As we learned last week with a previous article about vaginas, 50% of us have no clue what our bodies are capable of. While I’d love to spend the entirety of this article ranting about the many inadequacies of the American sex education system and listing out all one trillion reasons why we need comprehensive and inclusive sex ed, instead I’ve decided to take a more positive approach. We all deserve to know what’s happening in our bodies, and whatever part I can play in that mission I am willing to. Better late than never, right? This week’s edition of the sex ed series is going to cover the most enigmatic and notorious of all: periods. So, without further ado, here’s six interesting things you never knew about that time of the month.
1. People are getting their periods earlier than they used to.
I’m sure every person who has a period remembers the slightly anxious rush of their first period. I was 11 years old and I got mine in the middle of gym class, the day before I was about to go to Disney World with my family. Really in terms of timing it doesn’t get much worse. But the interesting part is 11 years old. I was the first person in my friend group to get mine, which of course made me the wisest and the person all my friends went to for a tampon in the years to follow. But did you know that as little as a century ago, getting your period at 11 would have been extremely unusual? Most people didn’t get their periods until they were approximately 16 years old, but now it’s not unusual for young people to start at as young as 8 years old. Why are we being subjected to menstrual cramps so much earlier than our ancestors when many people aren’t bothering to start families until much later? Simple. Better overall health, hydration, and nutrition. One of the first things to go when your body is under some kind of distress, like being underweight or dehydrated, is the period. One reason is because it’s a waste of valuable water, but the other is because your body knows it won’t be able to support a fetus anyway in a state where it is struggling to support itself.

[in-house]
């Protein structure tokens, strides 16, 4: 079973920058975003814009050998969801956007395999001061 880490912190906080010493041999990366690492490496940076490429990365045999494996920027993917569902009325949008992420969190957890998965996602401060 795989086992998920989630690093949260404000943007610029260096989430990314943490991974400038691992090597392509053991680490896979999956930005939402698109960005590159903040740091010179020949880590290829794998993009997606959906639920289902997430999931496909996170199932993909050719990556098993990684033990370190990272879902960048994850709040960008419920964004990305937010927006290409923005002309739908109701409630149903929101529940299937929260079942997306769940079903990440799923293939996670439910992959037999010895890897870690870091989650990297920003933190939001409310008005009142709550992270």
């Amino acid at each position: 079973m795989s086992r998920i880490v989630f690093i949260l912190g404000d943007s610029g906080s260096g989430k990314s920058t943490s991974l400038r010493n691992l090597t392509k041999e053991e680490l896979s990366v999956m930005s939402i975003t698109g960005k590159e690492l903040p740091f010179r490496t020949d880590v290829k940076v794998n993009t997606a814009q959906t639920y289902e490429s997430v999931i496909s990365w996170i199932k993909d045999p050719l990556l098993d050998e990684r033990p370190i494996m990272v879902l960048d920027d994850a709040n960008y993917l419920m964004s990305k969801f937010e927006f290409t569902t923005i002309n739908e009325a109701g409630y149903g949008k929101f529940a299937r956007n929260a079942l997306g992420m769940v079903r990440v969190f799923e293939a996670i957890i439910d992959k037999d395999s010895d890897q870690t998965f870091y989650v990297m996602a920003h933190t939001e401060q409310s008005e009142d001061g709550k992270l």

2. You can still get pregnant on your period.